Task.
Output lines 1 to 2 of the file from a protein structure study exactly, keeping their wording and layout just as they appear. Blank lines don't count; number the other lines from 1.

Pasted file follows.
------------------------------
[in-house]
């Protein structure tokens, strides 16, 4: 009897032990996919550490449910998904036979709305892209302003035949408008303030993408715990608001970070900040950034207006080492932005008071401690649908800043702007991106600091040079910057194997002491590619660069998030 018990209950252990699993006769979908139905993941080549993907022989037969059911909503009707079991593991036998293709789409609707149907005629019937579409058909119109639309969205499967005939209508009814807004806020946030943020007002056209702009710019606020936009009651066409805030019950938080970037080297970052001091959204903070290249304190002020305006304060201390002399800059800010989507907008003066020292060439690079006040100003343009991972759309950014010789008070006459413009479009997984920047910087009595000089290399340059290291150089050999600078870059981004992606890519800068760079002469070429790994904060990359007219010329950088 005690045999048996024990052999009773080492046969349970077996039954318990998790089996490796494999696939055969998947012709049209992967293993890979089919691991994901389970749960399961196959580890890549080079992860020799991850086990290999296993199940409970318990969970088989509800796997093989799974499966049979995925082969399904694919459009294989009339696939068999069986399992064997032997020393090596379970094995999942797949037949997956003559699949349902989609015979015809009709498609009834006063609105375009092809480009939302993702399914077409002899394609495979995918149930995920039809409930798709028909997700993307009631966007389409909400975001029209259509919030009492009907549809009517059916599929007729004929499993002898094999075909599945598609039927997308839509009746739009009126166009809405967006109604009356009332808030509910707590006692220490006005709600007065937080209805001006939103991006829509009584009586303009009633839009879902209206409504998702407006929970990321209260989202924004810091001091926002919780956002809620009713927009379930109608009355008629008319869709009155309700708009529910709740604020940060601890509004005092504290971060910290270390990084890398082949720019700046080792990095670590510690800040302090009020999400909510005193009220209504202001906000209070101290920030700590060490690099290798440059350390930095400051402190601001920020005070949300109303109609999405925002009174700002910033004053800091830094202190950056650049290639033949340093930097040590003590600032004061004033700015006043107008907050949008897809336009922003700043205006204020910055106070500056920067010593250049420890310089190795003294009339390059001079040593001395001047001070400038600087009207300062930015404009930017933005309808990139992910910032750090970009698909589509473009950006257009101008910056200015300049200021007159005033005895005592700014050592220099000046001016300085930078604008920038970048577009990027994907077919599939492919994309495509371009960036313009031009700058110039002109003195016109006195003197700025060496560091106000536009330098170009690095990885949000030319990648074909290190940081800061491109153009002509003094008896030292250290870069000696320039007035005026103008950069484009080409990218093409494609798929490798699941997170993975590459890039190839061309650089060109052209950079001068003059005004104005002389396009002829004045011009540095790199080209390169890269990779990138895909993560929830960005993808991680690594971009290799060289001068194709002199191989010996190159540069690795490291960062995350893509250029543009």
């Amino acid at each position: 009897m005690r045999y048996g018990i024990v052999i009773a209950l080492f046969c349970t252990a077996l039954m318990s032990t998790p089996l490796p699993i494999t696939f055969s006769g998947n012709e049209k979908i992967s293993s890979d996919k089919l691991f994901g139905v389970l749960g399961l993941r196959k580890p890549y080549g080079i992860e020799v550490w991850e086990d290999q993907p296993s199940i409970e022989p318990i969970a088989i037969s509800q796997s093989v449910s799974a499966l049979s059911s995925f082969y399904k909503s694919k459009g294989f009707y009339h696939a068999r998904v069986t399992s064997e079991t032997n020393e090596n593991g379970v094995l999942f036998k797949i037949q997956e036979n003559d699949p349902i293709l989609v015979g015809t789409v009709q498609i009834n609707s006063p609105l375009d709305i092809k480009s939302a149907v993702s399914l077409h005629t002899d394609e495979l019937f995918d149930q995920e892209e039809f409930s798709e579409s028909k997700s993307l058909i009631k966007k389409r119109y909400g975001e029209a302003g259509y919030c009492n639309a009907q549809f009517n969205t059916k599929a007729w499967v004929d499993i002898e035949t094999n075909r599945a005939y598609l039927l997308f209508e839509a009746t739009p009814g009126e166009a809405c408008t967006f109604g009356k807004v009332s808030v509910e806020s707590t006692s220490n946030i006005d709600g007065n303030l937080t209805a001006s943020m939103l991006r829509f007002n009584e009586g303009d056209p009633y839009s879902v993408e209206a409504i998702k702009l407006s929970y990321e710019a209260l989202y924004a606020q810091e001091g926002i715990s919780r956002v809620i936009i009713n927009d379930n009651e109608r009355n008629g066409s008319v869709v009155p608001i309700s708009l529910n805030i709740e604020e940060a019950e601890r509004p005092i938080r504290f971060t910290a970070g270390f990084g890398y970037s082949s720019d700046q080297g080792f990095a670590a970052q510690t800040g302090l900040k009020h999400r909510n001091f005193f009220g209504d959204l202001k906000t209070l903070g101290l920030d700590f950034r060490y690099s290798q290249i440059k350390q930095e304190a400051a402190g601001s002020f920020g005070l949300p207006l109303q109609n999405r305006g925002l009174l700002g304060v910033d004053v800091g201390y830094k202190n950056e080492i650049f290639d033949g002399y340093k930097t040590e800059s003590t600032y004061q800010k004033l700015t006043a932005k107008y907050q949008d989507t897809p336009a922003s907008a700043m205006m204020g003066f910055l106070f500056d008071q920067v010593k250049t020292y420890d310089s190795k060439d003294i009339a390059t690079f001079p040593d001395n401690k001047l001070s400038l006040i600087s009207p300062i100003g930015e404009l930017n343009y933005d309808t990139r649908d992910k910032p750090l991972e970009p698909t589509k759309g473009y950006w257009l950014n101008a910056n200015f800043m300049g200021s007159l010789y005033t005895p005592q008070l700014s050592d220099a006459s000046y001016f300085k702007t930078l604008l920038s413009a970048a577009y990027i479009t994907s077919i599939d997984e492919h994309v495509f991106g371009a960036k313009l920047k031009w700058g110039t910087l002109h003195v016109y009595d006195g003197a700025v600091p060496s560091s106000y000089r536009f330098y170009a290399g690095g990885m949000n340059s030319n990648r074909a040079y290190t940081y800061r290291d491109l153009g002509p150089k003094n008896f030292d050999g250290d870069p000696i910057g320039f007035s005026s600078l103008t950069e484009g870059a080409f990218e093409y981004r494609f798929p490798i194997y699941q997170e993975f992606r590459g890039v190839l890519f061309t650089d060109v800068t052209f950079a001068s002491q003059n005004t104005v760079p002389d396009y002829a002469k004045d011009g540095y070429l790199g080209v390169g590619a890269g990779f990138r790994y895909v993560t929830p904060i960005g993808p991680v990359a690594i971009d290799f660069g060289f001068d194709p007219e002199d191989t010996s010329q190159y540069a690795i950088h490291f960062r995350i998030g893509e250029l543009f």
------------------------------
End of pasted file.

[in-house]
């Protein structure tokens, strides 16, 4: 009897032990996919550490449910998904036979709305892209302003035949408008303030993408715990608001970070900040950034207006080492932005008071401690649908800043702007991106600091040079910057194997002491590619660069998030 018990209950252990699993006769979908139905993941080549993907022989037969059911909503009707079991593991036998293709789409609707149907005629019937579409058909119109639309969205499967005939209508009814807004806020946030943020007002056209702009710019606020936009009651066409805030019950938080970037080297970052001091959204903070290249304190002020305006304060201390002399800059800010989507907008003066020292060439690079006040100003343009991972759309950014010789008070006459413009479009997984920047910087009595000089290399340059290291150089050999600078870059981004992606890519800068760079002469070429790994904060990359007219010329950088 005690045999048996024990052999009773080492046969349970077996039954318990998790089996490796494999696939055969998947012709049209992967293993890979089919691991994901389970749960399961196959580890890549080079992860020799991850086990290999296993199940409970318990969970088989509800796997093989799974499966049979995925082969399904694919459009294989009339696939068999069986399992064997032997020393090596379970094995999942797949037949997956003559699949349902989609015979015809009709498609009834006063609105375009092809480009939302993702399914077409002899394609495979995918149930995920039809409930798709028909997700993307009631966007389409909400975001029209259509919030009492009907549809009517059916599929007729004929499993002898094999075909599945598609039927997308839509009746739009009126166009809405967006109604009356009332808030509910707590006692220490006005709600007065937080209805001006939103991006829509009584009586303009009633839009879902209206409504998702407006929970990321209260989202924004810091001091926002919780956002809620009713927009379930109608009355008629008319869709009155309700708009529910709740604020940060601890509004005092504290971060910290270390990084890398082949720019700046080792990095670590510690800040302090009020999400909510005193009220209504202001906000209070101290920030700590060490690099290798440059350390930095400051402190601001920020005070949300109303109609999405925002009174700002910033004053800091830094202190950056650049290639033949340093930097040590003590600032004061004033700015006043107008907050949008897809336009922003700043205006204020910055106070500056920067010593250049420890310089190795003294009339390059001079040593001395001047001070400038600087009207300062930015404009930017933005309808990139992910910032750090970009698909589509473009950006257009101008910056200015300049200021007159005033005895005592700014050592220099000046001016300085930078604008920038970048577009990027994907077919599939492919994309495509371009960036313009031009700058110039002109003195016109006195003197700025060496560091106000536009330098170009690095990885949000030319990648074909290190940081800061491109153009002509003094008896030292250290870069000696320039007035005026103008950069484009080409990218093409494609798929490798699941997170993975590459890039190839061309650089060109052209950079001068003059005004104005002389396009002829004045011009540095790199080209390169890269990779990138895909993560929830960005993808991680690594971009290799060289001068194709002199191989010996190159540069690795490291960062995350893509250029543009």